I'll admit I was skeptical of this idea we found in Ideas in Food by Alex Talbot and Aki Kamozawa. Roasting concentrates flavor— roasted vegetables, I can get behind. Roasted fruit and citrus, too. But pasta is pretty perfect in my mind, so why roast it dry to enhance flavor before cooking and saucing it?
And then I tried it. After roasting for about 10 minutes, it emerged from the oven a golden, almost reddish brown. I then rehydrated it in water in the fridge for a couple hours. Then, I cooked it as I normally would. The result was nutty and toasted, at once foreign and familiar. It was an amped-up version of the food I've probably eaten thousands of times. The texture was strange: very al dente, almost a bit rubbery, but this corrected itself once I paired it with a pan sauce. I was sold.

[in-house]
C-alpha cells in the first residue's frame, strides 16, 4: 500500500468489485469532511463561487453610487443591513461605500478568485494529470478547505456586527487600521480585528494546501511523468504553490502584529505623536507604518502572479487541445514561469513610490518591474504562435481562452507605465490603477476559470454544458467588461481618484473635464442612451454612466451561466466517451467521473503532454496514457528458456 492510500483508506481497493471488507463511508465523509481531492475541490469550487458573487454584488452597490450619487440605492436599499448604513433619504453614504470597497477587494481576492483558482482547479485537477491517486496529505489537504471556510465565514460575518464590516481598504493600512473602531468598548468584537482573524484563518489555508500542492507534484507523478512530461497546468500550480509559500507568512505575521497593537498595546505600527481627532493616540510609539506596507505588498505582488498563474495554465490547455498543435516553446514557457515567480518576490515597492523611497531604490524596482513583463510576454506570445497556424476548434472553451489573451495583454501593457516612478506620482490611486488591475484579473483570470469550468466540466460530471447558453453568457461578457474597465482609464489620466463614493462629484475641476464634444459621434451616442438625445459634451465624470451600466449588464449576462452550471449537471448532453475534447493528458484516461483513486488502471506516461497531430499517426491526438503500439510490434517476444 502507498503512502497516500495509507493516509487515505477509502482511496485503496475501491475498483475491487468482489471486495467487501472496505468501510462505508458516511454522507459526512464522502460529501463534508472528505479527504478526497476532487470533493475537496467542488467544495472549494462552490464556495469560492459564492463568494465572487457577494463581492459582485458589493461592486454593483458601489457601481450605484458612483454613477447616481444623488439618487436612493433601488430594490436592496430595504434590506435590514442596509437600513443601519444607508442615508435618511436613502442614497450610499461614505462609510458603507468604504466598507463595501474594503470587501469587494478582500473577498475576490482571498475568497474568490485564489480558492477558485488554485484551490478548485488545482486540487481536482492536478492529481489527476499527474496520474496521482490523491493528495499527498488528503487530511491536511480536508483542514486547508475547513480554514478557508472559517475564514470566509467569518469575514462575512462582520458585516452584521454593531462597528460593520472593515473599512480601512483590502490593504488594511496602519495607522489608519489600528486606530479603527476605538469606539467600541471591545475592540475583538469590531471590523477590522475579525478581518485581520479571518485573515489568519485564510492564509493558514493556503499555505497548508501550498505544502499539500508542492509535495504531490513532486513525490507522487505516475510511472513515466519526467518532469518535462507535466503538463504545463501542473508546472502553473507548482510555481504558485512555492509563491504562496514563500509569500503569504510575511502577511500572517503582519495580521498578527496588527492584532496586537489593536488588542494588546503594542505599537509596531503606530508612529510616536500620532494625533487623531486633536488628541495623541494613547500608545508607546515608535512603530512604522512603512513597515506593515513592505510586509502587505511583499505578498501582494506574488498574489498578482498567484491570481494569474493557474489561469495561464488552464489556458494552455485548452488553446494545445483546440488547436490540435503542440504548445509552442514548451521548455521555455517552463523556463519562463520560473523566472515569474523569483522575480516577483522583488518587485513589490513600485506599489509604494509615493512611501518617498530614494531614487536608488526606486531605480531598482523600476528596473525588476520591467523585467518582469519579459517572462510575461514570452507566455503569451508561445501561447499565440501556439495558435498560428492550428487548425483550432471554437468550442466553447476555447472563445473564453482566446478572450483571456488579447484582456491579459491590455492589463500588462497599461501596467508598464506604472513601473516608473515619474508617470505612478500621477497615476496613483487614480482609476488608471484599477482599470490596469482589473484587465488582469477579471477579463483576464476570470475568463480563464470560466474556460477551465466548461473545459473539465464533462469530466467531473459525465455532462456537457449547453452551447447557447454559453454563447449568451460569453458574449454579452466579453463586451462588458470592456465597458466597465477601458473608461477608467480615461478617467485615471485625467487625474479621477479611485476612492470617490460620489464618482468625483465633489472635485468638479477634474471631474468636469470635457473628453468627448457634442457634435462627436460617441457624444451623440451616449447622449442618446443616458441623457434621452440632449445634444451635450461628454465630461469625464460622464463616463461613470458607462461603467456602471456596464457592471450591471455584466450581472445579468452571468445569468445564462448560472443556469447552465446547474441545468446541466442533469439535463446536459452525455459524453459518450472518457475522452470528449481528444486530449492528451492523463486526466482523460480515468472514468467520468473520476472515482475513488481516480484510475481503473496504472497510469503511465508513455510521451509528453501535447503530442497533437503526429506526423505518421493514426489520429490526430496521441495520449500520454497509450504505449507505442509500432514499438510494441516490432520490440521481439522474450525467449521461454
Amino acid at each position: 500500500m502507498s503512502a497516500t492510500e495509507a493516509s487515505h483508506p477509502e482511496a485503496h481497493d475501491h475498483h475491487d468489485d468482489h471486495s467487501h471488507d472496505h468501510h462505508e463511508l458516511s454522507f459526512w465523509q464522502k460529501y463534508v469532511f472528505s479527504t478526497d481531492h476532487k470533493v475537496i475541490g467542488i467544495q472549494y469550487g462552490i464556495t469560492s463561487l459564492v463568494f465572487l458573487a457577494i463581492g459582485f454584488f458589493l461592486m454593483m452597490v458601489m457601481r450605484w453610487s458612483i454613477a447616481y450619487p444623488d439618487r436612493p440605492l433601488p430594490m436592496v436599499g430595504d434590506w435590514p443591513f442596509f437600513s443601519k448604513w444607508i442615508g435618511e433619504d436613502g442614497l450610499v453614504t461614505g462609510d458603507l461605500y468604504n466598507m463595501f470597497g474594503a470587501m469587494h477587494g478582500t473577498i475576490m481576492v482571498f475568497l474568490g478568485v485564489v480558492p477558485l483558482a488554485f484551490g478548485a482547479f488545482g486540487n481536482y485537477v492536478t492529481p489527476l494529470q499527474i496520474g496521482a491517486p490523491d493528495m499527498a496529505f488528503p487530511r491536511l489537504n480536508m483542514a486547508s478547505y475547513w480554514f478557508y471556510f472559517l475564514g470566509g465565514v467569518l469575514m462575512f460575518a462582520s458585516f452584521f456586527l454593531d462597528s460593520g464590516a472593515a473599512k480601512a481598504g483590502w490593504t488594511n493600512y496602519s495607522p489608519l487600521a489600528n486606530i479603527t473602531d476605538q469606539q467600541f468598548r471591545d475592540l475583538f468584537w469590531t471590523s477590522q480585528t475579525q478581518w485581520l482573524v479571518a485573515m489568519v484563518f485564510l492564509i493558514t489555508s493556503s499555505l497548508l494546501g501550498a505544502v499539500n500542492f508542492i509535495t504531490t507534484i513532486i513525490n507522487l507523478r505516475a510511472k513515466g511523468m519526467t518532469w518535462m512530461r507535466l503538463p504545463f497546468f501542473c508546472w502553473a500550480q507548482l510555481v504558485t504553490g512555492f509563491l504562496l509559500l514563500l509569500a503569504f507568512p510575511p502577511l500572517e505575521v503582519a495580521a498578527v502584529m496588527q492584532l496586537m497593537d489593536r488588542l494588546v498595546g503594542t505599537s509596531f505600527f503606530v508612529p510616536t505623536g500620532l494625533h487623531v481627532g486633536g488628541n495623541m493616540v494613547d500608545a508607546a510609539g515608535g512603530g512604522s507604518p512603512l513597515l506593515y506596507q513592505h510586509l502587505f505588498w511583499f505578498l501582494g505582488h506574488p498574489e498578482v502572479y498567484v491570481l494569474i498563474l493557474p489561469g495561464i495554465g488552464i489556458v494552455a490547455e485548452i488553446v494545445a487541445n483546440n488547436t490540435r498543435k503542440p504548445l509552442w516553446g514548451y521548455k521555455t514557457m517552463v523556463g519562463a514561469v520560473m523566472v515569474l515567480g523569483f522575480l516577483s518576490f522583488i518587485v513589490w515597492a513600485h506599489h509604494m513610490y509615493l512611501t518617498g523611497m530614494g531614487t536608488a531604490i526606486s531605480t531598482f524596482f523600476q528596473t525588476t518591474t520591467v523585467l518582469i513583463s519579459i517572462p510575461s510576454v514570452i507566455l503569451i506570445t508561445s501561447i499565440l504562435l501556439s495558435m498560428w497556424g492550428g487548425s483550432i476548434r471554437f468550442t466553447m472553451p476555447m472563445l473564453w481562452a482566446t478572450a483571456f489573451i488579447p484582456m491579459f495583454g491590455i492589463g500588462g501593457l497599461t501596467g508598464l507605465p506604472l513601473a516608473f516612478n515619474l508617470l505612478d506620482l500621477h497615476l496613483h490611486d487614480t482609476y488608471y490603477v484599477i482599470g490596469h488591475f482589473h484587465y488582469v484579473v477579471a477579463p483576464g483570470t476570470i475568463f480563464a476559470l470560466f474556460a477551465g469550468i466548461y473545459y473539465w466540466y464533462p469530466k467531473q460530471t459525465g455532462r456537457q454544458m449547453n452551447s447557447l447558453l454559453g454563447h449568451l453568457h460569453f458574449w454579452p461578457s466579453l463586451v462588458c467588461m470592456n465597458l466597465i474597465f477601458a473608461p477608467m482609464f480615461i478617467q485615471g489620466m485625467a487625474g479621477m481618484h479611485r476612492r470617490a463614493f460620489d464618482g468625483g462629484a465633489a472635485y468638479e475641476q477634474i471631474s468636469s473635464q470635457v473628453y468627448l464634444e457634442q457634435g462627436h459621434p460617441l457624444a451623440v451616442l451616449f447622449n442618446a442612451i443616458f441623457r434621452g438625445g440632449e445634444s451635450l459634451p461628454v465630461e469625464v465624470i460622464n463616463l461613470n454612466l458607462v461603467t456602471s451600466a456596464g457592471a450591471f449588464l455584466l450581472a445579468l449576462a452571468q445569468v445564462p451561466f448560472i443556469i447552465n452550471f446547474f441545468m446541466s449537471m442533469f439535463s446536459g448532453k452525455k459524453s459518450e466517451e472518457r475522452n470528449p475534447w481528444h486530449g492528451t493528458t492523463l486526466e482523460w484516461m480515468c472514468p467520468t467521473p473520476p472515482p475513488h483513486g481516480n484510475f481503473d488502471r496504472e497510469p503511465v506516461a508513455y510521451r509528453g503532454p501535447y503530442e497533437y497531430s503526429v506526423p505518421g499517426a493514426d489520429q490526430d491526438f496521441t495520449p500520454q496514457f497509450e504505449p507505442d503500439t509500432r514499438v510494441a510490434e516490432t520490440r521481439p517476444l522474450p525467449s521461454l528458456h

Arrange 1 pound (453 g) dried bucatini or spaghetti on a roasting pan in an even layer two bucatini deep. Toast in a 350° F oven for 10 to 15 minutes, until a deep golden brown.
Let cool completely, then place in a plastic bag and add water. Close the bag, pushing out air, and let hydrate in the refrigerator for 2 1/2 hours. Alternatively, you can cook the pasta after it cools—just note it will take longer (more like 15 minutes) than un-roasted pasta, and it will likely not get past the al dente point.
A no-cook ricotta, olive oil, and parsley sauce would be excellent, too.
Have you tried roasting pasta? What do you use it for? Tell us in the comments!
This article originally appeared on March 24, 2016. We're re-running it now because it's such a smart trick, don't you think?
All photos by Bobbi Lin.